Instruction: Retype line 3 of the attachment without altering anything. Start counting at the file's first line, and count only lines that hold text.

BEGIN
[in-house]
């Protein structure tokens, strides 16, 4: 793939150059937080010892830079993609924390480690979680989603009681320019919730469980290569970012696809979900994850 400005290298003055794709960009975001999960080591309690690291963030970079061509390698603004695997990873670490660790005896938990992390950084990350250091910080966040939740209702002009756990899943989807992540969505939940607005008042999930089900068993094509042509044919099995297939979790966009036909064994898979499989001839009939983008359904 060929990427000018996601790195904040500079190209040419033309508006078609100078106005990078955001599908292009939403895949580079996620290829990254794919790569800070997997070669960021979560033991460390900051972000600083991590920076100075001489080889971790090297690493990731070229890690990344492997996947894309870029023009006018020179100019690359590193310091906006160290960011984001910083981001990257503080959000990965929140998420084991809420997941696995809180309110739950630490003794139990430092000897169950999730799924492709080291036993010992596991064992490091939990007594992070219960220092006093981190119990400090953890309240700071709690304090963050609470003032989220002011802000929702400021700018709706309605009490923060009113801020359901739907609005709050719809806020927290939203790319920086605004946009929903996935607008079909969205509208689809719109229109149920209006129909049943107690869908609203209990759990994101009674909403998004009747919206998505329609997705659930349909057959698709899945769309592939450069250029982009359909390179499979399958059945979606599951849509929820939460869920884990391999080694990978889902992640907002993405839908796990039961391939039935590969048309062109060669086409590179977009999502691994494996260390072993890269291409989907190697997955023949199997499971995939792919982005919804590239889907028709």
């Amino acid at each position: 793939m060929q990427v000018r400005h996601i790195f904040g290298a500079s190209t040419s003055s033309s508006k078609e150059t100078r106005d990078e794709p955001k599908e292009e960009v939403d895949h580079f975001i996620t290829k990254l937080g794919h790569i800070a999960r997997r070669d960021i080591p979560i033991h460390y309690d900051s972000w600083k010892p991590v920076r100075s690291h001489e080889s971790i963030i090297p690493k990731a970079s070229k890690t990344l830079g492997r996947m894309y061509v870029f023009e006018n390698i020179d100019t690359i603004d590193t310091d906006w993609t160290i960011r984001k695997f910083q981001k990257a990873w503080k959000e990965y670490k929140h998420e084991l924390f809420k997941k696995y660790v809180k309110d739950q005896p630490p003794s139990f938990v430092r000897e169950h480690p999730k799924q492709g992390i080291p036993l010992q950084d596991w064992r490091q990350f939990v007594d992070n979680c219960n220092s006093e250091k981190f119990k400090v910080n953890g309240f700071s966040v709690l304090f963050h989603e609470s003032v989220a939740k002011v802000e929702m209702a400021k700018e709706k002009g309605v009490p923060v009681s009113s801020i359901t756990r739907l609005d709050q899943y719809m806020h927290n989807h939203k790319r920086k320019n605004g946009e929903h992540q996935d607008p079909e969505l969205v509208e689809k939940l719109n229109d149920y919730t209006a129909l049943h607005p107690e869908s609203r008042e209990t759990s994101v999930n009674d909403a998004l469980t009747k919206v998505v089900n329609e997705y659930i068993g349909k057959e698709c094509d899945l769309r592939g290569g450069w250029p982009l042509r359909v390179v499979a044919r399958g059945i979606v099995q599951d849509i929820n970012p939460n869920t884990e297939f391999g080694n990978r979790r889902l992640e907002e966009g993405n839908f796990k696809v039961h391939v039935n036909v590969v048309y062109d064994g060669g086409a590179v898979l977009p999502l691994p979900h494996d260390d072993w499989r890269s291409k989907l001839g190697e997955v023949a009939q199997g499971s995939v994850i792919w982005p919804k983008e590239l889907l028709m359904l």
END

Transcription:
């Amino acid at each position: 793939m060929q990427v000018r400005h996601i790195f904040g290298a500079s190209t040419s003055s033309s508006k078609e150059t100078r106005d990078e794709p955001k599908e292009e960009v939403d895949h580079f975001i996620t290829k990254l937080g794919h790569i800070a999960r997997r070669d960021i080591p979560i033991h460390y309690d900051s972000w600083k010892p991590v920076r100075s690291h001489e080889s971790i963030i090297p690493k990731a970079s070229k890690t990344l830079g492997r996947m894309y061509v870029f023009e006018n390698i020179d100019t690359i603004d590193t310091d906006w993609t160290i960011r984001k695997f910083q981001k990257a990873w503080k959000e990965y670490k929140h998420e084991l924390f809420k997941k696995y660790v809180k309110d739950q005896p630490p003794s139990f938990v430092r000897e169950h480690p999730k799924q492709g992390i080291p036993l010992q950084d596991w064992r490091q990350f939990v007594d992070n979680c219960n220092s006093e250091k981190f119990k400090v910080n953890g309240f700071s966040v709690l304090f963050h989603e609470s003032v989220a939740k002011v802000e929702m209702a400021k700018e709706k002009g309605v009490p923060v009681s009113s801020i359901t756990r739907l609005d709050q899943y719809m806020h927290n989807h939203k790319r920086k320019n605004g946009e929903h992540q996935d607008p079909e969505l969205v509208e689809k939940l719109n229109d149920y919730t209006a129909l049943h607005p107690e869908s609203r008042e209990t759990s994101v999930n009674d909403a998004l469980t009747k919206v998505v089900n329609e997705y659930i068993g349909k057959e698709c094509d899945l769309r592939g290569g450069w250029p982009l042509r359909v390179v499979a044919r399958g059945i979606v099995q599951d849509i929820n970012p939460n869920t884990e297939f391999g080694n990978r979790r889902l992640e907002e966009g993405n839908f796990k696809v039961h391939v039935n036909v590969v048309y062109d064994g060669g086409a590179v898979l977009p999502l691994p979900h494996d260390d072993w499989r890269s291409k989907l001839g190697e997955v023949a009939q199997g499971s995939v994850i792919w982005p919804k983008e590239l889907l028709m359904l």